The Singapore government’s standard ICT operating environment (SOE) initiative has met with delays but given the scale of the endeavor, one analyst notes that such setbacks are not unexpected.
Dubbed SOEasy, the ambitious project which commenced in February 2008 was meant to standardize desktop, network and messaging components for 60,000 public officers across 74 government agencies. It was originally expected to be complete by Mar. 31 this year.
However, the country’s government CIO, Infocomm Development Authority of Singapore (IDA), has indicated that implementation work is still ongoing.
While IDA did not release details on how far the initiative is from completion, ZDNet Asia understands there will be an official update on SOEasy next month.
Calling the SOEasy project a “bold move” by the Singapore government, Janet Chiew, Asia-Pacific research manager at IDC’s Government Insights, noted that the implementation of common operating environments across a country’s entire government infrastructure involves “complex, large scale and operationally intensive projects”.
“IDC does not expect any project of such a scale to proceed without any challenges or delays,” Chiew said in an e-mail. “Realistically, consolidating requirements, aligning expectations of multiple agencies, migration from legacy infrastructure, transition and deployment to 60,000 public service officers are not simplistic tasks.”
She added that another factor which could have impacted the SOEasy rollout was Hewlett-Packard’s 2008 acquisition of EDS, which led the consortium that was awarded the 8-year project.
“Whilst HP has actually done a very good job at integrating the strengths of the two companies at a strategic level, it is slightly behind on the actual implementation, especially in regions further away from their U.S. headquarters like Asia,” Chiew pointed out.
“It is…fair to say that the SOEasy and SOE [for] schools rollout are likely unlucky victims of that delay,” she said. “That said, we see the government and executing partner HP fully focused on the final deliverables of this project, even if that means accepting additional delays in favor of the best possible implementation.”
SOE for schools on track
While the SOEasy project timeline has hit a snag, the Schools SOE program, or SSOE, is on track, following initial delays in the tender process. The second phase of the rollout is expected to cater to 40,000 teaching and administrative staff as well as 500,000 students, but the total number of subscription seats is projected to reach about 120,000.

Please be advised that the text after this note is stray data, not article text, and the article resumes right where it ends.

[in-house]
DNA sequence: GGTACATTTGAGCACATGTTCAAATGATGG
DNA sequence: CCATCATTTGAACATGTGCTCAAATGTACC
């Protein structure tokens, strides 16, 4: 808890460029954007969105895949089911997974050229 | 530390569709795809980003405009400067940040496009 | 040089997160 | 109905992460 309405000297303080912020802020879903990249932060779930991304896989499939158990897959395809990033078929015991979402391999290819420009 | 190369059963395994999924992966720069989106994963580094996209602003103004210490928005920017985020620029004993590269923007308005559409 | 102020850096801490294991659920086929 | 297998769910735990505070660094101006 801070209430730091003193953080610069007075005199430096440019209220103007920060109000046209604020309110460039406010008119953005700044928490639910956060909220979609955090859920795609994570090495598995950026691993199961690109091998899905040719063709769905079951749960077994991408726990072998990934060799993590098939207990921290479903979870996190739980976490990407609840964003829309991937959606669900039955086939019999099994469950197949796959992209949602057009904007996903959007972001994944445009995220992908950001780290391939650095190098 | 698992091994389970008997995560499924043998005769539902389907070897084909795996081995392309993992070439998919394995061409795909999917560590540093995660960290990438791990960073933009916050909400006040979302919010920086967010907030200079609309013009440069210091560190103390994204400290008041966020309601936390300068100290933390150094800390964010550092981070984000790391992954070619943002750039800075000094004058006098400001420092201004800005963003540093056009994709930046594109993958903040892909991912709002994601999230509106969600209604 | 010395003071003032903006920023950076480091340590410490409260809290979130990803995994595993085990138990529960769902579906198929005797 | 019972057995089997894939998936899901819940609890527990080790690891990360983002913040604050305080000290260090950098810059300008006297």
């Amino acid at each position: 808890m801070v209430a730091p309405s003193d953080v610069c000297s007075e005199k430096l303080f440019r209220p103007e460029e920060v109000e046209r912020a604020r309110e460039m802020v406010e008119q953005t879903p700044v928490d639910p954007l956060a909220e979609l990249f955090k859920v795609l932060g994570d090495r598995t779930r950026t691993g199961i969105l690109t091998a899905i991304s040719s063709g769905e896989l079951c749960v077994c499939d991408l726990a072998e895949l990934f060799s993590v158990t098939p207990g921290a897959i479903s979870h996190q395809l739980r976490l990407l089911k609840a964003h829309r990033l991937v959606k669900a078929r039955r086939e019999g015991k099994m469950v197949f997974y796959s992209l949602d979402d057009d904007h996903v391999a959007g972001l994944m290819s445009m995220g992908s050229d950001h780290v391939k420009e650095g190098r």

The project was awarded last June to NCS, an IT services provider owned by SingTel. Since the contract commenced in July 2010, the solution architecture, setup and testing of SSOE services have been completed, according to a spokesperson from the Ministry of Education (MOE).
She told ZDNet Asia in an e-mail that nine “pilot schools” are in the midst of SOE rollout following end-user training. The schools involved in this phase of the project are: Hong Kah Secondary School; Hua Yi Secondary School; Juying Primary School; Loyang Secondary School; St. Andrew’s Junior College; St. Hilda’s Primary School; St. Margaret’s Secondary School; Tampines Junior College; and Yishun Town Secondary School.
SSOE project personnel have also initiated kickoff meetings with all other schools to help them better understand the program and prepare for the rollout, which will take place in phases from August 2011, the spokesperson added.
While the SOE suite of services includes messaging and collaboration elements, schools under the MOE are currently using Google Apps and will continue to do so. “The SSOE service provider will support iCON (Google Apps-based messaging system for schools) as part of the standard MOE applications,” the spokesperson said.
The education ministry also noted that change management programs and the support of school leaders are crucial for the successful implementation and adoption of SOE. To help smoothen the transition and better manage issues during rollout, every school is supported by a customer relationship manager and transition manager who will be backed by a team of engineers.
In addition, feedback from users in the pilot schools and lessons learnt during the initial rollout will be used to “finetune the transition and deployment process for the remaining schools”, the spokesperson said.